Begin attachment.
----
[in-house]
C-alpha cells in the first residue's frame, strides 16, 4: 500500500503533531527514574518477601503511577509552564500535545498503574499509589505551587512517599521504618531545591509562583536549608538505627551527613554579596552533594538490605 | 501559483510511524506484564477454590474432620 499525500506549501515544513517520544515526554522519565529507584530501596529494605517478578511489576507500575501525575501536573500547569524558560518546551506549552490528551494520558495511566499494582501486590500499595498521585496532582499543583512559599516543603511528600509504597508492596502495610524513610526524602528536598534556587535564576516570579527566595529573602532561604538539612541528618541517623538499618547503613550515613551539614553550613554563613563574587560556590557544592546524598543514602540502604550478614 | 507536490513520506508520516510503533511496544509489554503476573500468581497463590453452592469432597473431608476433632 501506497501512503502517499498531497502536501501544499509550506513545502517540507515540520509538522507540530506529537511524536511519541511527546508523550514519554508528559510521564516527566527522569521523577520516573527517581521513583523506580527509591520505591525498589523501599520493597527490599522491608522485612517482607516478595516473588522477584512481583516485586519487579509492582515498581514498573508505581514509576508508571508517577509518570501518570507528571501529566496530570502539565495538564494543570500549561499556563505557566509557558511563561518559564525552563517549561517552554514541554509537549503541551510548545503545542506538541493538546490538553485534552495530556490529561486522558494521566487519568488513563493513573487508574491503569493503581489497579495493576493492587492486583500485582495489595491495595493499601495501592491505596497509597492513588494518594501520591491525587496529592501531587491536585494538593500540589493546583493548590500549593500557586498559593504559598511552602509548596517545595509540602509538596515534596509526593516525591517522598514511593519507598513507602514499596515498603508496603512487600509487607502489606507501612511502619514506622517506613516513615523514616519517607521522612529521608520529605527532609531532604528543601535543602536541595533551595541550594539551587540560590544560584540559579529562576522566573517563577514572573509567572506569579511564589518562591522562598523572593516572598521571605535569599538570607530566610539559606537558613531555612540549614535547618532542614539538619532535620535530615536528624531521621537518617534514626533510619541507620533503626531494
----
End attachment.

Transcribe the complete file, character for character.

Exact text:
[in-house]
C-alpha cells in the first residue's frame, strides 16, 4: 500500500503533531527514574518477601503511577509552564500535545498503574499509589505551587512517599521504618531545591509562583536549608538505627551527613554579596552533594538490605 | 501559483510511524506484564477454590474432620 499525500506549501515544513517520544515526554522519565529507584530501596529494605517478578511489576507500575501525575501536573500547569524558560518546551506549552490528551494520558495511566499494582501486590500499595498521585496532582499543583512559599516543603511528600509504597508492596502495610524513610526524602528536598534556587535564576516570579527566595529573602532561604538539612541528618541517623538499618547503613550515613551539614553550613554563613563574587560556590557544592546524598543514602540502604550478614 | 507536490513520506508520516510503533511496544509489554503476573500468581497463590453452592469432597473431608476433632 501506497501512503502517499498531497502536501501544499509550506513545502517540507515540520509538522507540530506529537511524536511519541511527546508523550514519554508528559510521564516527566527522569521523577520516573527517581521513583523506580527509591520505591525498589523501599520493597527490599522491608522485612517482607516478595516473588522477584512481583516485586519487579509492582515498581514498573508505581514509576508508571508517577509518570501518570507528571501529566496530570502539565495538564494543570500549561499556563505557566509557558511563561518559564525552563517549561517552554514541554509537549503541551510548545503545542506538541493538546490538553485534552495530556490529561486522558494521566487519568488513563493513573487508574491503569493503581489497579495493576493492587492486583500485582495489595491495595493499601495501592491505596497509597492513588494518594501520591491525587496529592501531587491536585494538593500540589493546583493548590500549593500557586498559593504559598511552602509548596517545595509540602509538596515534596509526593516525591517522598514511593519507598513507602514499596515498603508496603512487600509487607502489606507501612511502619514506622517506613516513615523514616519517607521522612529521608520529605527532609531532604528543601535543602536541595533551595541550594539551587540560590544560584540559579529562576522566573517563577514572573509567572506569579511564589518562591522562598523572593516572598521571605535569599538570607530566610539559606537558613531555612540549614535547618532542614539538619532535620535530615536528624531521621537518617534514626533510619541507620533503626531494